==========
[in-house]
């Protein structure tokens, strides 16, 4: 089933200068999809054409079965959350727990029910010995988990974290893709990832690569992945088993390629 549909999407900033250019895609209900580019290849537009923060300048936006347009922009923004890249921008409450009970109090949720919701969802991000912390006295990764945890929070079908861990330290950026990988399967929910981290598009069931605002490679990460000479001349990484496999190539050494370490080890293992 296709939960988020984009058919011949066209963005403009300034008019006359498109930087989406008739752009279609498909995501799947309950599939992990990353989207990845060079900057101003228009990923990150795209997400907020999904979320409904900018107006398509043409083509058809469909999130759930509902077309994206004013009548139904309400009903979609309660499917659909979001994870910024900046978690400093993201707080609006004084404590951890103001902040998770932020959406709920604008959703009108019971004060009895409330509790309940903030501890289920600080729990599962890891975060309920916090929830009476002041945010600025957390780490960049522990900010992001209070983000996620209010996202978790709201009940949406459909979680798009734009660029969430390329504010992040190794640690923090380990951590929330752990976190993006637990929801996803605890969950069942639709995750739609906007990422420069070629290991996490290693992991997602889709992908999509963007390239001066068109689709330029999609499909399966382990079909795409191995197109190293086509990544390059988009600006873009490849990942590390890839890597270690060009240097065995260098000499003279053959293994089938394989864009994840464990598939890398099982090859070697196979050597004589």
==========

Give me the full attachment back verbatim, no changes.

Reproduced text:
[in-house]
């Protein structure tokens, strides 16, 4: 089933200068999809054409079965959350727990029910010995988990974290893709990832690569992945088993390629 549909999407900033250019895609209900580019290849537009923060300048936006347009922009923004890249921008409450009970109090949720919701969802991000912390006295990764945890929070079908861990330290950026990988399967929910981290598009069931605002490679990460000479001349990484496999190539050494370490080890293992 296709939960988020984009058919011949066209963005403009300034008019006359498109930087989406008739752009279609498909995501799947309950599939992990990353989207990845060079900057101003228009990923990150795209997400907020999904979320409904900018107006398509043409083509058809469909999130759930509902077309994206004013009548139904309400009903979609309660499917659909979001994870910024900046978690400093993201707080609006004084404590951890103001902040998770932020959406709920604008959703009108019971004060009895409330509790309940903030501890289920600080729990599962890891975060309920916090929830009476002041945010600025957390780490960049522990900010992001209070983000996620209010996202978790709201009940949406459909979680798009734009660029969430390329504010992040190794640690923090380990951590929330752990976190993006637990929801996803605890969950069942639709995750739609906007990422420069070629290991996490290693992991997602889709992908999509963007390239001066068109689709330029999609499909399966382990079909795409191995197109190293086509990544390059988009600006873009490849990942590390890839890597270690060009240097065995260098000499003279053959293994089938394989864009994840464990598939890398099982090859070697196979050597004589």